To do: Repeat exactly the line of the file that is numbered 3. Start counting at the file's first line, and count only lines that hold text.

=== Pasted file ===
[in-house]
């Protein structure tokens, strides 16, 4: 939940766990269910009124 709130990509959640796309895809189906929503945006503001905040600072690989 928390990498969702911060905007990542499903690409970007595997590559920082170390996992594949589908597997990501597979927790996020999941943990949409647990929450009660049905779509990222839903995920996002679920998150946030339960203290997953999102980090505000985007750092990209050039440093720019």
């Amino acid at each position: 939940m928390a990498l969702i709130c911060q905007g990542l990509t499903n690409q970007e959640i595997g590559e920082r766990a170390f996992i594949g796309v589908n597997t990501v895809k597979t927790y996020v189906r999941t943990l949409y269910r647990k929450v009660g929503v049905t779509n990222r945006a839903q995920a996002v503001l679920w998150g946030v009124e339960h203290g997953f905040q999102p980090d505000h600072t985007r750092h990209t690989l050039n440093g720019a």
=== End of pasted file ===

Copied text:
């Amino acid at each position: 939940m928390a990498l969702i709130c911060q905007g990542l990509t499903n690409q970007e959640i595997g590559e920082r766990a170390f996992i594949g796309v589908n597997t990501v895809k597979t927790y996020v189906r999941t943990l949409y269910r647990k929450v009660g929503v049905t779509n990222r945006a839903q995920a996002v503001l679920w998150g946030v009124e339960h203290g997953f905040q999102p980090d505000h600072t985007r750092h990209t690989l050039n440093g720019a």